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Multidimensional Poverty Measurement with the Weak Focus Axiom


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Multidimensional Poverty Measurement with the Weak Focus Axiom FLORENT BRESSON? Cemafi, Université de Nice Sophia Antipolis version 0.16?† 23rd February 2009 Abstract The present paper defines an axiomatic framework for multidimensional pov- erty measurement that fits a weak version of the focus axiom and is consistent with Duclos, Sahn, and Younger's (2006) “well-being” approach of poverty identi- fication. This slackening of the tradtional axiomatic framework is appealing for two reasons. First, regarding the issue of poverty identification, the approach is less restrictive than the traditional “union” and “intersection” views. Secondly, concerning the issue of aggregation among attributes for each individual, it al- lows for substitution effects between meagre and non-meagre attributes as well as the existence of varying needs considerations. As an illustration of these de- velopments, we introduce two extensions of family of multidimensional poverty indices defined by Bourguignon and Chakravarty (2003). JEL classification: I32, C00. Key words: Multidimensional poverty measure, focus axiom, poverty identification. 1 INTRODUCTION Since many years, the increasing emphasis on the multidimensional essence of pov- erty has naturally entailled the search of adequate measures for that phenomenon. First attempts have been realized using multidimensional extensions of the head- count index, but, as in the case of monetary poverty (Sen, 1976), such measures exhibit some features that make them inappropriate for the evaluation of poverty changes.

  • since many

  • into account

  • view since

  • individual i?

  • concerning multidimensional

  • any difference between

  • pov- erty measurements

  • multidimensional poverty



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Cemafi, Université deNice Sophia Antipolis
The presentpaper defines an axiomaticframeworkfor multidimensionalpov-
erty measurement that fits a weak version of the focus axiom and is consistent
with Duclos,Sahn,andYounger’s(2006) “well-being”approachofpovertyidenti-
fication. This slackening of the tradtional axiomatic frameworkis appealingfor
two reasons. First, regardingtheissue ofpovertyidentification, the approachis
less restrictive than the traditional “union” and “intersection” views. Secondly,
concerning the issue of aggregation among attributes for each individual, it al-
lows for substitution effectsbetweenmeagreand non-meagreattributes as well
as the existence of varying needs considerations. As an illustration of these de-
velopments, we introduce two extensions of family of multidimensional poverty
JELclassification: I32,C00.
Keywords: Multidimensionalpovertymeasure,focusaxiom,poverty
Since manyyears, the increasingemphasison themultidimensionalessence of pov-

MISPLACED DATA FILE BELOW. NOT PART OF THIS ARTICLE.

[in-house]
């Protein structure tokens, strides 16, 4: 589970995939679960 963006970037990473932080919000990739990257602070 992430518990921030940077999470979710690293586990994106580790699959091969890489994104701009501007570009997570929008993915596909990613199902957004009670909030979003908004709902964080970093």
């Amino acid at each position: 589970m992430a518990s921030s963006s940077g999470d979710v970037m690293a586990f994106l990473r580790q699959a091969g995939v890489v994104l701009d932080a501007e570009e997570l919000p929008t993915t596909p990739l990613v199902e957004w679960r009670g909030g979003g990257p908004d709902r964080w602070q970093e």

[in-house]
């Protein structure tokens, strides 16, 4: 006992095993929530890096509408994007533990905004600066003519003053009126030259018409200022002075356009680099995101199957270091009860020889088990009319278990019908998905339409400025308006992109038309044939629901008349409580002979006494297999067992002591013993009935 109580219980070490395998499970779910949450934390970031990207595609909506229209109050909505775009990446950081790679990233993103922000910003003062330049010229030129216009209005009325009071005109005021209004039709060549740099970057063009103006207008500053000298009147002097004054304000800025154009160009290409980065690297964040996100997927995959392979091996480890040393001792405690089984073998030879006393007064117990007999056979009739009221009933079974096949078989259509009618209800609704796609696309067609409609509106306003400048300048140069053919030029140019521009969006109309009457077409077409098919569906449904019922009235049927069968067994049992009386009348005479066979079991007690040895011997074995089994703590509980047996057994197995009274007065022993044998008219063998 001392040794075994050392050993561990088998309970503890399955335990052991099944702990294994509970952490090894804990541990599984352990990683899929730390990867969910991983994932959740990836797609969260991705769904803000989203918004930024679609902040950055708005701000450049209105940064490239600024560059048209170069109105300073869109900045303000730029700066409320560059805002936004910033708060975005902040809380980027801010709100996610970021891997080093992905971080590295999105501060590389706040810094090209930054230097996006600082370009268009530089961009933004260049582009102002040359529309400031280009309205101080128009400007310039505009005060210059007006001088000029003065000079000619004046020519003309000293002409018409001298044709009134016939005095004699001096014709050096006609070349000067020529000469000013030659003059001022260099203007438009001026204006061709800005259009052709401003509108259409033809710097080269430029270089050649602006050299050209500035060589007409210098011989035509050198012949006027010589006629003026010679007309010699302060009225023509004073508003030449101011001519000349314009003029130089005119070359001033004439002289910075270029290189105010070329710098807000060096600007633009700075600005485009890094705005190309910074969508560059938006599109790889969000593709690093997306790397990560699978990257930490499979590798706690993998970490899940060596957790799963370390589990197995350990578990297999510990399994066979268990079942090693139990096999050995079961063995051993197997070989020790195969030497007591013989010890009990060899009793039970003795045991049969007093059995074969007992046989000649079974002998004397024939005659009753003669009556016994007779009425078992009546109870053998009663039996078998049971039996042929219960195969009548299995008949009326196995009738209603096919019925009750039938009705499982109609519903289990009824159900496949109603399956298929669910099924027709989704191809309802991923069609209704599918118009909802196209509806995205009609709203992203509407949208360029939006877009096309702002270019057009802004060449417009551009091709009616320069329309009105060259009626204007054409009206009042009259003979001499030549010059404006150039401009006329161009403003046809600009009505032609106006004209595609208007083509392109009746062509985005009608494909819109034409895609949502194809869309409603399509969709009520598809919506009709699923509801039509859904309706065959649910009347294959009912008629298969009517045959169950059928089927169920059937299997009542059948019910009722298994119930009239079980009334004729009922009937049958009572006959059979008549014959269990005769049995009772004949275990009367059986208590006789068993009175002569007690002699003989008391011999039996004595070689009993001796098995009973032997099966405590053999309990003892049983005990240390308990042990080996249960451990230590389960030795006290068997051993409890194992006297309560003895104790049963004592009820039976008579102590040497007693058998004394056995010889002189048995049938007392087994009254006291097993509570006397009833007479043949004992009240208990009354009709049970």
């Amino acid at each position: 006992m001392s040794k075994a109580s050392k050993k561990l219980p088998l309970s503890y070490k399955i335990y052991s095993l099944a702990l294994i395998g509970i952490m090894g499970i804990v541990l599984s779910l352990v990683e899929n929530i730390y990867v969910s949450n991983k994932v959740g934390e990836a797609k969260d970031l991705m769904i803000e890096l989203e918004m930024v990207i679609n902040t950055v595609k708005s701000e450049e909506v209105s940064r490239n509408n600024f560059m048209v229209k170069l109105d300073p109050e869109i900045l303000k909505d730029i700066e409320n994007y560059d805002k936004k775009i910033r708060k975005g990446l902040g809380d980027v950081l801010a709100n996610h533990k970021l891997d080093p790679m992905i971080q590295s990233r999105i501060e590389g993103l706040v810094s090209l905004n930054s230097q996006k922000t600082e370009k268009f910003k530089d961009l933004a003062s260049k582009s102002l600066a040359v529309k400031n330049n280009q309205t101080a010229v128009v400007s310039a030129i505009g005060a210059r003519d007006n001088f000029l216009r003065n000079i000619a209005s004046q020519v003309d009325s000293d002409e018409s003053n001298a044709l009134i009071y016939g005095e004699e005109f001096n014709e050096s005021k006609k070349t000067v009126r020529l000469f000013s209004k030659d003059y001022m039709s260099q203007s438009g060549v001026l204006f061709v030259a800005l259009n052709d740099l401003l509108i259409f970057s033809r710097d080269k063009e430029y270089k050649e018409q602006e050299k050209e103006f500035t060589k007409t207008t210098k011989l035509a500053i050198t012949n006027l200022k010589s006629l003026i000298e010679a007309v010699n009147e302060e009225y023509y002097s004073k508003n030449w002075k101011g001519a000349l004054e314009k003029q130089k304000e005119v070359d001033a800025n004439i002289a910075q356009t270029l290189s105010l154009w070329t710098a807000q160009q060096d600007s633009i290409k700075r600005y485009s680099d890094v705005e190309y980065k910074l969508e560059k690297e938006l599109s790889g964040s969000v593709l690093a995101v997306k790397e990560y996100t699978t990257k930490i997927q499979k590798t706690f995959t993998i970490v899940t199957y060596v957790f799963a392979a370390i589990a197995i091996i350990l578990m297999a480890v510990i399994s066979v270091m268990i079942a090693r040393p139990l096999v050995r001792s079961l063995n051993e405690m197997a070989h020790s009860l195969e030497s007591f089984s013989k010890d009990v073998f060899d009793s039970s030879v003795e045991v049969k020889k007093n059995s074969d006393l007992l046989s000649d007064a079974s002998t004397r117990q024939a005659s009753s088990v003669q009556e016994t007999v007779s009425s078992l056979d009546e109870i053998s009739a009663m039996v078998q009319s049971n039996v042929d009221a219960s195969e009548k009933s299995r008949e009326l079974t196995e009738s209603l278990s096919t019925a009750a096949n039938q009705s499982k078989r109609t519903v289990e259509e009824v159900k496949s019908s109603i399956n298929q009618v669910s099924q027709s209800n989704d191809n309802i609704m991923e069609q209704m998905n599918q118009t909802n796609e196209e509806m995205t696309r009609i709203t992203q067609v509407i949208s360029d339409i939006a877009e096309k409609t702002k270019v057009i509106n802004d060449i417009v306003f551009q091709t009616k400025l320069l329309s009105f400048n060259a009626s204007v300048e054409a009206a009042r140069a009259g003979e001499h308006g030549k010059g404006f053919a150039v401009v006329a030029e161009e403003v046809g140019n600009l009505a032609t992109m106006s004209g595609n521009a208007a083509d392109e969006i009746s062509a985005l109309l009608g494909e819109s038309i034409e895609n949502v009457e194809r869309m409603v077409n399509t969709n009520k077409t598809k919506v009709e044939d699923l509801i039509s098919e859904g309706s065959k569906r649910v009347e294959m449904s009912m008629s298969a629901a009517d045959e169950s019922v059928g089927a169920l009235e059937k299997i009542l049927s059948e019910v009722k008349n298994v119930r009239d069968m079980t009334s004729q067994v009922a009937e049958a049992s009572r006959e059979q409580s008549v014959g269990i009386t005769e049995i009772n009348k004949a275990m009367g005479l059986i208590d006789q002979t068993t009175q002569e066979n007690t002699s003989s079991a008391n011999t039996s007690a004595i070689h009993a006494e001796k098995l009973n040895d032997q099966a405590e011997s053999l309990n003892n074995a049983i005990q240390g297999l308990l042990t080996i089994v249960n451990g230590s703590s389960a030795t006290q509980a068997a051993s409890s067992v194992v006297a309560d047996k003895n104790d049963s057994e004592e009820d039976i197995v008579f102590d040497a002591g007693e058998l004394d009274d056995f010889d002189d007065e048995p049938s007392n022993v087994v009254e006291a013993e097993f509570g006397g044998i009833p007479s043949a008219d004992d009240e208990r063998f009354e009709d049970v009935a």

erty has naturally entailled the search of adequate measures for that phenomenon.
First attempts have been realized using multidimensional extensions of the head-
count index, but, as in the case of monetary poverty (Sen, 1976), such measures
exhibit some features that make them inappropriate for the evaluation of poverty
changes. In order to deal with the non-binary nature of poverty and the necessity
∗Contact: florent.bresson@unice.fr. IwouldliketothankJean-YvesDuclosforhishelpfulcomments
andtobesubstanciallyrewritten. Asaconsequence,itshouldnotbequotedor cited.
toweighdifferentlyindividualswithunequaldegrees ofdeprivations,manyapproa-
ches have been suggested to define more appealing indices. For instance, some in-
dices like the ones defined by Cerioli and Zani (1990) and Cheli and Lemmi (1995)
have been proposed on the basis of the theory of fuzzy sets, and are now widely
1used in empirical studies. Starting with the studies of Chakravarty, Mukherjee,
and Ranade (1998), some other authors have also tried to build poverty measures
2using concepts and tools developed for unidimensional poverty measurement. Of
particular importance is the role the axiomatic approach in this literature since it
underlines the ethical aspects of poverty measurements. Indeed, the mathematical
properties of any indices aimed at the evaluation of some aspect of social welfare
are generally not trivial because they partly reflects the ethical preferences of the
social evaluator with respect to social justice issues (see for instance Dalton, 1920,
3Kolm, 1969, Blackorby and Donaldson, 1980). As poverty measures are generally
designed for the evaluation of economic and social policies, it is necessary for policy
makers to have at their disposal some measures that trully fit the society’s norms
in order to avoid undesirable outcomes. The most refined compass is not useful if it
doesnotreallyindicatethenorthern direction. Andsoisitforsocialindicators.
Uptonow,themeasuressuggestedinthelitteraturehaveshowna greatvariety
of feelingswithrespect to thedesirablecriteria thatshouldbefulfilledby anappro-
priate measure of multidimensional poverty. However, our opinion is that all these
measures may be based on a somehow narrow axiomatic framework with respect
to the identification of the poor as well as for the aggregation of indivual informa-
tions into a single index. In both cases, the proposed measures do not fully take